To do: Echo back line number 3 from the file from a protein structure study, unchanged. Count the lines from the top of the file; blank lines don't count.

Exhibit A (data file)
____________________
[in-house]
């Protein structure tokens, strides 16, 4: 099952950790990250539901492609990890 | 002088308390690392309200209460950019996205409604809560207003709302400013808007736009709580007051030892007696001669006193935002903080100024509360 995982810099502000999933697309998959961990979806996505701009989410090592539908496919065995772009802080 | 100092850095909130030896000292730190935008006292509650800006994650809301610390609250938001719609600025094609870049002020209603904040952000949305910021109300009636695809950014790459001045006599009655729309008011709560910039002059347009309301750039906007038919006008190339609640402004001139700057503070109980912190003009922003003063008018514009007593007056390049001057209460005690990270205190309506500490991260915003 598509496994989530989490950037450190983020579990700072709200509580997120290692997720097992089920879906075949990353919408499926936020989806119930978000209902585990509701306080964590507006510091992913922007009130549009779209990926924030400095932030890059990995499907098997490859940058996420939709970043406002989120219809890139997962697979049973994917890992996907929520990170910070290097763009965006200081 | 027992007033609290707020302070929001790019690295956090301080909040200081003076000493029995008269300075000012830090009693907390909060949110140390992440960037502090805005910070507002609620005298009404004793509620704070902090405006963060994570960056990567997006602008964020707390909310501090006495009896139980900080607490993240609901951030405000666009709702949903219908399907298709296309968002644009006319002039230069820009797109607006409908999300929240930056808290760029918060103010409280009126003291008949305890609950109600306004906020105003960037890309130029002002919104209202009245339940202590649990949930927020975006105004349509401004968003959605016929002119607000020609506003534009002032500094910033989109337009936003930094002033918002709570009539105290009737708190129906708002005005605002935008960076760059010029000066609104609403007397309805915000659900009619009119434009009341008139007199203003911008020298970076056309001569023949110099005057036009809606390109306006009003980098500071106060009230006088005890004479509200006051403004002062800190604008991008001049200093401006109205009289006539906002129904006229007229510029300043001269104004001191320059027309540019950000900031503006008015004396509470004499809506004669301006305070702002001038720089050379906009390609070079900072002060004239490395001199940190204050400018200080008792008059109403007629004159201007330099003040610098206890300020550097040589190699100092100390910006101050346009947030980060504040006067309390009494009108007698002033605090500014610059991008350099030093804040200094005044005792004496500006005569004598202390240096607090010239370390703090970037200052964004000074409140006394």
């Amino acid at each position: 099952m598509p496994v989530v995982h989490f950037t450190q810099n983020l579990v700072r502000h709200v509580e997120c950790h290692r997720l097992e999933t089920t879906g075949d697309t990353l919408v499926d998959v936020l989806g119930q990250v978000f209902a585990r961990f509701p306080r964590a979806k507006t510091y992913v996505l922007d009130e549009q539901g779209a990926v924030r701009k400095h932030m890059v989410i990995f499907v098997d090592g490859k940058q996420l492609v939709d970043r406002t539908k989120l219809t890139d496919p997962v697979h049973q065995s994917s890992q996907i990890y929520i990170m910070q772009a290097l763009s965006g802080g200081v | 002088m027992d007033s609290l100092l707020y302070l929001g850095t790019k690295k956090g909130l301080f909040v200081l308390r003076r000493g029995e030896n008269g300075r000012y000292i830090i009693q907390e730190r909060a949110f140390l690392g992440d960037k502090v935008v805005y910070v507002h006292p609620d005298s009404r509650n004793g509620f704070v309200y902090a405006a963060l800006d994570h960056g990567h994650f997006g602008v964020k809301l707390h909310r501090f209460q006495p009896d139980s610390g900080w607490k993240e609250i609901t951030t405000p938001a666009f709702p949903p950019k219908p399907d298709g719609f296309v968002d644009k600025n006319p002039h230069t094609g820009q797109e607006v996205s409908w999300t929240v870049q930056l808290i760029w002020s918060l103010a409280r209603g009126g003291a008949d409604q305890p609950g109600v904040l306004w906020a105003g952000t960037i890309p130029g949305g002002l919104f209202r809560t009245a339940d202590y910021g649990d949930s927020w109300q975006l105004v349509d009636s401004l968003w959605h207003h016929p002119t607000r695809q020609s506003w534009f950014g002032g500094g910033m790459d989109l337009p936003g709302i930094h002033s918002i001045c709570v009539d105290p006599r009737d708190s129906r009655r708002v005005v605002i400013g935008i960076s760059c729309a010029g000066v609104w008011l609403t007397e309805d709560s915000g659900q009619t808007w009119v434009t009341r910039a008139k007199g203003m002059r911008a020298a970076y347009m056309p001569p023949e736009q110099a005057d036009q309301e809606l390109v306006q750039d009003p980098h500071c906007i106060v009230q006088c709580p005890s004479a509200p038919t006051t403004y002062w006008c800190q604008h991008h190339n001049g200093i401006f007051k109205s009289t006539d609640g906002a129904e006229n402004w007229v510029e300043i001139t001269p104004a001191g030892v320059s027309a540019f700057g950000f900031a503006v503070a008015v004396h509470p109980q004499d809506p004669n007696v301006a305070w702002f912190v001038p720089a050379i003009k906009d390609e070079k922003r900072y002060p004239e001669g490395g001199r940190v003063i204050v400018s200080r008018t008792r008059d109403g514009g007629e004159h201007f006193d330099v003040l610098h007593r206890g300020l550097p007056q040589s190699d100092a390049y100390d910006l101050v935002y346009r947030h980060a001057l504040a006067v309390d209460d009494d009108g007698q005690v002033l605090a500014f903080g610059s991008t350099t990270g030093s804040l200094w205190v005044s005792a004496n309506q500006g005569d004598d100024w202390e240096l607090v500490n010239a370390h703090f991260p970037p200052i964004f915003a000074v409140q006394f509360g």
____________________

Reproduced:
């Amino acid at each position: 099952m598509p496994v989530v995982h989490f950037t450190q810099n983020l579990v700072r502000h709200v509580e997120c950790h290692r997720l097992e999933t089920t879906g075949d697309t990353l919408v499926d998959v936020l989806g119930q990250v978000f209902a585990r961990f509701p306080r964590a979806k507006t510091y992913v996505l922007d009130e549009q539901g779209a990926v924030r701009k400095h932030m890059v989410i990995f499907v098997d090592g490859k940058q996420l492609v939709d970043r406002t539908k989120l219809t890139d496919p997962v697979h049973q065995s994917s890992q996907i990890y929520i990170m910070q772009a290097l763009s965006g802080g200081v | 002088m027992d007033s609290l100092l707020y302070l929001g850095t790019k690295k956090g909130l301080f909040v200081l308390r003076r000493g029995e030896n008269g300075r000012y000292i830090i009693q907390e730190r909060a949110f140390l690392g992440d960037k502090v935008v805005y910070v507002h006292p609620d005298s009404r509650n004793g509620f704070v309200y902090a405006a963060l800006d994570h960056g990567h994650f997006g602008v964020k809301l707390h909310r501090f209460q006495p009896d139980s610390g900080w607490k993240e609250i609901t951030t405000p938001a666009f709702p949903p950019k219908p399907d298709g719609f296309v968002d644009k600025n006319p002039h230069t094609g820009q797109e607006v996205s409908w999300t929240v870049q930056l808290i760029w002020s918060l103010a409280r209603g009126g003291a008949d409604q305890p609950g109600v904040l306004w906020a105003g952000t960037i890309p130029g949305g002002l919104f209202r809560t009245a339940d202590y910021g649990d949930s927020w109300q975006l105004v349509d009636s401004l968003w959605h207003h016929p002119t607000r695809q020609s506003w534009f950014g002032g500094g910033m790459d989109l337009p936003g709302i930094h002033s918002i001045c709570v009539d105290p006599r009737d708190s129906r009655r708002v005005v605002i400013g935008i960076s760059c729309a010029g000066v609104w008011l609403t007397e309805d709560s915000g659900q009619t808007w009119v434009t009341r910039a008139k007199g203003m002059r911008a020298a970076y347009m056309p001569p023949e736009q110099a005057d036009q309301e809606l390109v306006q750039d009003p980098h500071c906007i106060v009230q006088c709580p005890s004479a509200p038919t006051t403004y002062w006008c800190q604008h991008h190339n001049g200093i401006f007051k109205s009289t006539d609640g906002a129904e006229n402004w007229v510029e300043i001139t001269p104004a001191g030892v320059s027309a540019f700057g950000f900031a503006v503070a008015v004396h509470p109980q004499d809506p004669n007696v301006a305070w702002f912190v001038p720089a050379i003009k906009d390609e070079k922003r900072y002060p004239e001669g490395g001199r940190v003063i204050v400018s200080r008018t008792r008059d109403g514009g007629e004159h201007f006193d330099v003040l610098h007593r206890g300020l550097p007056q040589s190699d100092a390049y100390d910006l101050v935002y346009r947030h980060a001057l504040a006067v309390d209460d009494d009108g007698q005690v002033l605090a500014f903080g610059s991008t350099t990270g030093s804040l200094w205190v005044s005792a004496n309506q500006g005569d004598d100024w202390e240096l607090v500490n010239a370390h703090f991260p970037p200052i964004f915003a000074v409140q006394f509360g």